The worst time to preach on money is when you need some, pastor. The second worst time is when the church needs some.
The best time to preach on money is all the other times.
That said, here are a number of cautions for you to consider before walking into that lions’ den to tame the monster called greed.
1. Get your own house in order. Now, it’s possible to preach on prayer while knowing you have a long way to go in that respect. You can preach on good works and witnessing even if your record is spotty. You can do so because everyone has room for improvement in these areas. But when it comes to giving/stewardship, you can know when you are doing well.
“Does it work?” one of my children asked.
“Yes. It’s plugged into the phone jack. Of course it will work,” their grandmother responded.
“How do I use it?” They sat wide-eyed.
“Well, you put your finger in the hole of the first number you want to dial and pull it down until it stops, do that with every number until the call goes through,” she explained.
“Can I try it?” they wanted to know.
Some of you may find this surprising, but I’m an introvert. I first made the confession in this blog post back in 2012.
Now, just because I’m an introvert, that doesn’t mean I don’t like connecting with people. I absolutely love it. However, I have to train myself to balance the opportunity to connect with others with the discipline of taking time to recharge.
While serving in ministry through the years, I’ve had to train myself to overcome some of my tendencies and preferences as an introvert for the sake of making others feel comfortable and welcome. Sometimes it was draining, but I felt that it was essential for my ministry to succeed.
Maybe fire isn’t the right word. But can you say no to someone in a way that suggests your church might not be the right church for them? How do you balance loving and caring for a person and not allowing him or her to leverage their personal wants and maybe even their own agenda?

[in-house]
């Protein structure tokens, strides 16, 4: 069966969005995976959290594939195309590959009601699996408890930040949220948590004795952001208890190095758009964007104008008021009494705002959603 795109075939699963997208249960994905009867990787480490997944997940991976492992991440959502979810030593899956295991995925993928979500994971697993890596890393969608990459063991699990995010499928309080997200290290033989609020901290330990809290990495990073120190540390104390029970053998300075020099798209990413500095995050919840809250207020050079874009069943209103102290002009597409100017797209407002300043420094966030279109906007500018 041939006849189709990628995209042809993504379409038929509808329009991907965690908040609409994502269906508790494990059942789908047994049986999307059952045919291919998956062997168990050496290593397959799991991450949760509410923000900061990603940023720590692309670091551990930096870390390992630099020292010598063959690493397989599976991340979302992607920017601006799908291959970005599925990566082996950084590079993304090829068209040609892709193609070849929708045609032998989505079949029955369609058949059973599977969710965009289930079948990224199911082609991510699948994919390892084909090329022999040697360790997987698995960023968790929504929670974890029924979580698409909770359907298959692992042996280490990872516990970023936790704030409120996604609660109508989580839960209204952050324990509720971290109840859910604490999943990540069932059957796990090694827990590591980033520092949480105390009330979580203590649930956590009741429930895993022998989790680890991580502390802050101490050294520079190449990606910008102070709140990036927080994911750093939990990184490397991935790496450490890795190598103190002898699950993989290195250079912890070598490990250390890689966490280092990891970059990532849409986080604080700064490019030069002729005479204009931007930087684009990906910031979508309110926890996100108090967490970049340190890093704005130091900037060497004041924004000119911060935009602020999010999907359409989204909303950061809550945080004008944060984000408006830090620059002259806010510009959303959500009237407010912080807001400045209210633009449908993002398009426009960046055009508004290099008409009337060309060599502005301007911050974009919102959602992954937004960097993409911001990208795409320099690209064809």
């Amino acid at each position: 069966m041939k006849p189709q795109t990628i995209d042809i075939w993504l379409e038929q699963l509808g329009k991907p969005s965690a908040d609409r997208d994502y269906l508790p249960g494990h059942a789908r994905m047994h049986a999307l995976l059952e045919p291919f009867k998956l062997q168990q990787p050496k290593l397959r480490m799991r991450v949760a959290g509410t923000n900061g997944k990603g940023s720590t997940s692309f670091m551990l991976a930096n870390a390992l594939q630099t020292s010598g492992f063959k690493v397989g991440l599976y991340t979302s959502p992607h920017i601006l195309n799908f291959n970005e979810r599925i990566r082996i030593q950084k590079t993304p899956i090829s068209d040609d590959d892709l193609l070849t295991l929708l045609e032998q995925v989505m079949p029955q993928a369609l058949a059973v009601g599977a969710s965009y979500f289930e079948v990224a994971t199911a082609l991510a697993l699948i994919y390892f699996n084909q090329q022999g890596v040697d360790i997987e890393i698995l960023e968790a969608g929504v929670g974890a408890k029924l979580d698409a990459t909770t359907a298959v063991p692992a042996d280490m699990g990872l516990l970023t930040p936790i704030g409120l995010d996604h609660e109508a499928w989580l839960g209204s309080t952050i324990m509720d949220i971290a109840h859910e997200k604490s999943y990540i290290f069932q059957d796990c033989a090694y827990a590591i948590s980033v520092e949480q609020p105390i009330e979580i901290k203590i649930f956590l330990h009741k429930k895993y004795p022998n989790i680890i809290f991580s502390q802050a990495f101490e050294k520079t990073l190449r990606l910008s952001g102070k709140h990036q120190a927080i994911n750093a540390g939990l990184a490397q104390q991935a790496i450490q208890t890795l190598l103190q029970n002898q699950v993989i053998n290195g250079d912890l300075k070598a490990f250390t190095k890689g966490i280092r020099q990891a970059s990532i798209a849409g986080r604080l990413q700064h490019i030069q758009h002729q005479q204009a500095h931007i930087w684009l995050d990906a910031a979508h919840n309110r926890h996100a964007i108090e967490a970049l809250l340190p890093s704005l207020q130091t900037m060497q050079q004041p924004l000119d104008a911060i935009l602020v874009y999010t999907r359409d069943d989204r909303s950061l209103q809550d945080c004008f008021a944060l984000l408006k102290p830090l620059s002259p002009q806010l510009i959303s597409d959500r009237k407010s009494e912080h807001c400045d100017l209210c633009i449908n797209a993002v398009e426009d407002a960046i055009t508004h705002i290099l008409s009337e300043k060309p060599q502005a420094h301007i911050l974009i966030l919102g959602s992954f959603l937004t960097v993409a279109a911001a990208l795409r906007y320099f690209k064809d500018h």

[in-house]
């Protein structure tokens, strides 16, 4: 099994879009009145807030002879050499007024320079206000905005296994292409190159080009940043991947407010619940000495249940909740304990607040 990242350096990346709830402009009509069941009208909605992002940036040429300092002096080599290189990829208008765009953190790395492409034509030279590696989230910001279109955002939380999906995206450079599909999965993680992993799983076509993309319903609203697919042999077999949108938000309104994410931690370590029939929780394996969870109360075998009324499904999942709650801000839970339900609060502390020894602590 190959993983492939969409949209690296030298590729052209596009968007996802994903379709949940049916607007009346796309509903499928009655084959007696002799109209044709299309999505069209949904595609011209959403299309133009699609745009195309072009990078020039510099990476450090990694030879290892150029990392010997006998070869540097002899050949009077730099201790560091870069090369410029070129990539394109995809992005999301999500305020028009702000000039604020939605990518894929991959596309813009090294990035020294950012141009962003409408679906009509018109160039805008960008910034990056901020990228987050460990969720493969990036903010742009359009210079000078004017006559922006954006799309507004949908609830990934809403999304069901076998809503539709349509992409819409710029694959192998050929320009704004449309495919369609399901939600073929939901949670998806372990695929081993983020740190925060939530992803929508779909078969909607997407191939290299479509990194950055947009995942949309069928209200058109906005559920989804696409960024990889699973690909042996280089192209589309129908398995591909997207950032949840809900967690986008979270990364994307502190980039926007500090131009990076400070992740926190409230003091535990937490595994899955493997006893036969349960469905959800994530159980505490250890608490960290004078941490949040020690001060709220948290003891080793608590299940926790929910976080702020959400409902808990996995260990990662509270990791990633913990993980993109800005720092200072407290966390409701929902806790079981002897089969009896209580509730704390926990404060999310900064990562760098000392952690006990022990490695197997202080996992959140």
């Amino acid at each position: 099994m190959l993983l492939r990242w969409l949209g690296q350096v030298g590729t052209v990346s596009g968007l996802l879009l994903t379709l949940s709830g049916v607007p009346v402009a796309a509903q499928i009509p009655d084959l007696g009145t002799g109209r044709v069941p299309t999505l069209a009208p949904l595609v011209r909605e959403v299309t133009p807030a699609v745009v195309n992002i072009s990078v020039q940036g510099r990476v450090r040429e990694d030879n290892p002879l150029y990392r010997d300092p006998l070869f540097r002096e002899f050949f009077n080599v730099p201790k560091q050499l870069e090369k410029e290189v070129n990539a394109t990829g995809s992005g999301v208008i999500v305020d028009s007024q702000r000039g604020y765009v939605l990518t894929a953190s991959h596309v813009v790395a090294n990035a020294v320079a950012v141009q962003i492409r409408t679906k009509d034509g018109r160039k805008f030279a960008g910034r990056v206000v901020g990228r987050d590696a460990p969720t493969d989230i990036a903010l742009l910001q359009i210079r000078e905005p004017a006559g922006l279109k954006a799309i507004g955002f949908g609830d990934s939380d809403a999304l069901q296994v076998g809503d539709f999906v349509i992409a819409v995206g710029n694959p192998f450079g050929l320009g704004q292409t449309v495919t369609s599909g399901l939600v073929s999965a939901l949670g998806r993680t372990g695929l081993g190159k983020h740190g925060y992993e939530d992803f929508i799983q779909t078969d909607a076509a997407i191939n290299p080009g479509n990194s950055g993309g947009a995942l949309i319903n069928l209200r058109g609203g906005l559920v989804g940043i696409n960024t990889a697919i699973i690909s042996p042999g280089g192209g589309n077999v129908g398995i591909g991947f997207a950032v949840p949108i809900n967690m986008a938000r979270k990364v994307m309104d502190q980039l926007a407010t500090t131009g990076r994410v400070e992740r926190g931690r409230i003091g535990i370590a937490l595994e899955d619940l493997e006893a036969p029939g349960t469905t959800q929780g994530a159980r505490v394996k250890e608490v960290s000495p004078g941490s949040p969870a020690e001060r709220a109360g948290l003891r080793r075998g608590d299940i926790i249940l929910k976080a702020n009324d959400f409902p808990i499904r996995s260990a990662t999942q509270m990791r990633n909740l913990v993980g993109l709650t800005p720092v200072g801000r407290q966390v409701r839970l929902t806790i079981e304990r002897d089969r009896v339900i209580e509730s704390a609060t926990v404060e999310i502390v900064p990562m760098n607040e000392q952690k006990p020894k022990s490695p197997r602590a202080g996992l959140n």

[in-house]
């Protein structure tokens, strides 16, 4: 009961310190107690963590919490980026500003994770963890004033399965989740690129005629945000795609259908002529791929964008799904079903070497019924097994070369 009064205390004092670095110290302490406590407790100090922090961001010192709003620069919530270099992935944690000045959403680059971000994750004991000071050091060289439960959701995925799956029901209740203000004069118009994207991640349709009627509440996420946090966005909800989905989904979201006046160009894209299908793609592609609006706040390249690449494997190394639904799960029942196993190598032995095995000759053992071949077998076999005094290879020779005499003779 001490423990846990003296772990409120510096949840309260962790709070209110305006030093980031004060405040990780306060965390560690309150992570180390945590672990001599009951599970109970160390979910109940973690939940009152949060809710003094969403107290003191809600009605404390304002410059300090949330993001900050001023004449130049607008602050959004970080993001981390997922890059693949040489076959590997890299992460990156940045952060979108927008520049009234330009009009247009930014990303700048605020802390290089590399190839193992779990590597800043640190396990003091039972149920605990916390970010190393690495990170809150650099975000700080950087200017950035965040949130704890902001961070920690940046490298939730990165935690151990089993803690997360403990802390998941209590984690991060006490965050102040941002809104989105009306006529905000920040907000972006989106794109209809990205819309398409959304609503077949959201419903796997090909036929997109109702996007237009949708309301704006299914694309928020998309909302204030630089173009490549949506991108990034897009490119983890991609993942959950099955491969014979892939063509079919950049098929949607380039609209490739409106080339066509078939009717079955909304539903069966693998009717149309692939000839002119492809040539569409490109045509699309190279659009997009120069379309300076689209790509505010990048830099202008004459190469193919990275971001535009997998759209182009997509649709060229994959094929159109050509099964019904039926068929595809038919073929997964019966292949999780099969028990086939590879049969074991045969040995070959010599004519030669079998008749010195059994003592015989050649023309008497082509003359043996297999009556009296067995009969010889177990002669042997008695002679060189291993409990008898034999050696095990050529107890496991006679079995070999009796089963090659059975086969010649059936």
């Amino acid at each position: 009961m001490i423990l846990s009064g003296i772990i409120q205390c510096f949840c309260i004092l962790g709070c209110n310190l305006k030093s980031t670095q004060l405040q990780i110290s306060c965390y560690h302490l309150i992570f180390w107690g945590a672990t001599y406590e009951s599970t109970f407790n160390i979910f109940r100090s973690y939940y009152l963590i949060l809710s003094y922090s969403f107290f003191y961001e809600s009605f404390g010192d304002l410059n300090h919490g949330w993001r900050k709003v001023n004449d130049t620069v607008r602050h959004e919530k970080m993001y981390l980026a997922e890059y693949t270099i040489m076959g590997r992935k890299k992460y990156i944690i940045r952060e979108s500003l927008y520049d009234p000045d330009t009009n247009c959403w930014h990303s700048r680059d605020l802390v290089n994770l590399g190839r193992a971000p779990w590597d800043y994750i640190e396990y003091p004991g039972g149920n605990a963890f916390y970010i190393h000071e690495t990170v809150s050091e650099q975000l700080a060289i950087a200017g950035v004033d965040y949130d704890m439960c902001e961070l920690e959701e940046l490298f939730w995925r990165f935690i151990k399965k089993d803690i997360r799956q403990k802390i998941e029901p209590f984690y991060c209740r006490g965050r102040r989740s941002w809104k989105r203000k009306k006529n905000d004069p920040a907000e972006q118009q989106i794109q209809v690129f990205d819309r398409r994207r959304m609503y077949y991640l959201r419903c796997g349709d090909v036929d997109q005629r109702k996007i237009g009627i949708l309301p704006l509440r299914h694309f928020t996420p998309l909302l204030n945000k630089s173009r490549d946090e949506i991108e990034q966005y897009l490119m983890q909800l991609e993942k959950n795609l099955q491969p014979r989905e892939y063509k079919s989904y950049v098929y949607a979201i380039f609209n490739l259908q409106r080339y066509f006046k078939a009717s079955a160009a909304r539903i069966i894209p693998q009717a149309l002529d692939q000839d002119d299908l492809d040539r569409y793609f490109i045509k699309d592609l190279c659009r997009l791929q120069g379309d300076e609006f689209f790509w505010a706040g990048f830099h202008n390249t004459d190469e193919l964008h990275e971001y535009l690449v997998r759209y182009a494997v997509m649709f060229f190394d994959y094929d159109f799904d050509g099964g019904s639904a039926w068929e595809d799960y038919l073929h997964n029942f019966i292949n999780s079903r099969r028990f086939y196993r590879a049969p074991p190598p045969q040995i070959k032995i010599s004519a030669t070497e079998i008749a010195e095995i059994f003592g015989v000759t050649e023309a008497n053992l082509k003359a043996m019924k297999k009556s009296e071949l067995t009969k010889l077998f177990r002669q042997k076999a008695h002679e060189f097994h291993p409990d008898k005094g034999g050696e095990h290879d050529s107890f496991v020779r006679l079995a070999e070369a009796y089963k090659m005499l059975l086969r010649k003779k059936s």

I’ve been reading a great book titled The Orange Code: How ING Direct Succeeded by Being a Rebel With a Cause, by Arkadi Kuhlmann and Bruce Philp. I’ve been reading it slowly and thinking my way through it for a long time now. The chapter on staffing (“The Dirty Dozen”) is worth the book. There is another great chapter titled “You Say You Want a Revolution?” that speaks to the topic of this article.
I recall a time as a pastor when my emotional skin got so thin that I took offense at just about anything anyone said. I knew it was not good, but it was like I could not stop myself.
I liken that period to having “emotional rug burn.” Rug burn is a painful condition where friction of some sort has rubbed your skin so thin that it becomes highly sensitive to heat or touch. You can get rug burn innocently enough, like when roughhousing with your children on the floor. But when one has rug burn, the hypersensitivity it creates makes things that normally would pass unnoticed become a painful focus of our attention.
Her name was Randy. She was working in a fast food restaurant in her mid-teens when I met her.
Apart from her nametag, she blended in with the rest of the people she worked with. Same uniform, average height, normal build. But when she turned to reach for the Choco Taco I had just ordered, my attention rested on her arms.
They were scarred.
And not just once, but each arm had dozens—probably 50 or more between the two.